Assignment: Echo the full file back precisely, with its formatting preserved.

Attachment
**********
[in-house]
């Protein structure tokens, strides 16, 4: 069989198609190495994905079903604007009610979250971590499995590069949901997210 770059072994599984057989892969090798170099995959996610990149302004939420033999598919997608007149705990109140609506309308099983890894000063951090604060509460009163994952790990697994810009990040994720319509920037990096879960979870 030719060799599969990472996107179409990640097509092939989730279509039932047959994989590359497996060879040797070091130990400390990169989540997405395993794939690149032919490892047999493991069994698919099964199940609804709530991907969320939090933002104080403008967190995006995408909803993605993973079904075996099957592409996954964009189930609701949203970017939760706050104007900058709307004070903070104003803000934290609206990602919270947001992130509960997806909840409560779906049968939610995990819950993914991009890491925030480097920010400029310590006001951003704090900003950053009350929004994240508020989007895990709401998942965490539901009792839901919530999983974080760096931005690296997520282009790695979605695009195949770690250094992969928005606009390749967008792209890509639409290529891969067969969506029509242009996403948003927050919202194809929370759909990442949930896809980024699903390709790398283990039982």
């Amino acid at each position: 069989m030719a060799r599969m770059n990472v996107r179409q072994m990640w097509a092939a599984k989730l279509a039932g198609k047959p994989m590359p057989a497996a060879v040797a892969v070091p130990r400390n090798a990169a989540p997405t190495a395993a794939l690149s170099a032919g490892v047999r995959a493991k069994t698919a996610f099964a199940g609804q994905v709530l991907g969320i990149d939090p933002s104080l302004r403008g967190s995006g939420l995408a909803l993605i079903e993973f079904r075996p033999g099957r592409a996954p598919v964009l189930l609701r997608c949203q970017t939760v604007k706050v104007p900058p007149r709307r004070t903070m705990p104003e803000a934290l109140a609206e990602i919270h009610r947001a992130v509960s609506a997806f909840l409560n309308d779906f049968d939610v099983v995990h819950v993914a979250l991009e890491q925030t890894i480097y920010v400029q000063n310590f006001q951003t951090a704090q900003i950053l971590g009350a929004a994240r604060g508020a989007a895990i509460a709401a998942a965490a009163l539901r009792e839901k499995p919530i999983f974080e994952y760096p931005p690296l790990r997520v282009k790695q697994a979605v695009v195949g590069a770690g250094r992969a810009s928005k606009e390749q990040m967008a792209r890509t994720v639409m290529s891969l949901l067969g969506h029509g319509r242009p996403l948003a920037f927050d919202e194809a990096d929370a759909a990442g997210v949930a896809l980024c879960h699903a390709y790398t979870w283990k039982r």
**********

[in-house]
């Protein structure tokens, strides 16, 4: 069989198609190495994905079903604007009610979250971590499995590069949901997210 770059072994599984057989892969090798170099995959996610990149302004939420033999598919997608007149705990109140609506309308099983890894000063951090604060509460009163994952790990697994810009990040994720319509920037990096879960979870 030719060799599969990472996107179409990640097509092939989730279509039932047959994989590359497996060879040797070091130990400390990169989540997405395993794939690149032919490892047999493991069994698919099964199940609804709530991907969320939090933002104080403008967190995006995408909803993605993973079904075996099957592409996954964009189930609701949203970017939760706050104007900058709307004070903070104003803000934290609206990602919270947001992130509960997806909840409560779906049968939610995990819950993914991009890491925030480097920010400029310590006001951003704090900003950053009350929004994240508020989007895990709401998942965490539901009792839901919530999983974080760096931005690296997520282009790695979605695009195949770690250094992969928005606009390749967008792209890509639409290529891969067969969506029509242009996403948003927050919202194809929370759909990442949930896809980024699903390709790398283990039982």
């Amino acid at each position: 069989m030719a060799r599969m770059n990472v996107r179409q072994m990640w097509a092939a599984k989730l279509a039932g198609k047959p994989m590359p057989a497996a060879v040797a892969v070091p130990r400390n090798a990169a989540p997405t190495a395993a794939l690149s170099a032919g490892v047999r995959a493991k069994t698919a996610f099964a199940g609804q994905v709530l991907g969320i990149d939090p933002s104080l302004r403008g967190s995006g939420l995408a909803l993605i079903e993973f079904r075996p033999g099957r592409a996954p598919v964009l189930l609701r997608c949203q970017t939760v604007k706050v104007p900058p007149r709307r004070t903070m705990p104003e803000a934290l109140a609206e990602i919270h009610r947001a992130v509960s609506a997806f909840l409560n309308d779906f049968d939610v099983v995990h819950v993914a979250l991009e890491q925030t890894i480097y920010v400029q000063n310590f006001q951003t951090a704090q900003i950053l971590g009350a929004a994240r604060g508020a989007a895990i509460a709401a998942a965490a009163l539901r009792e839901k499995p919530i999983f974080e994952y760096p931005p690296l790990r997520v282009k790695q697994a979605v695009v195949g590069a770690g250094r992969a810009s928005k606009e390749q990040m967008a792209r890509t994720v639409m290529s891969l949901l067969g969506h029509g319509r242009p996403l948003a920037f927050d919202e194809a990096d929370a759909a990442g997210v949930a896809l980024c879960h699903a390709y790398t979870w283990k039982r």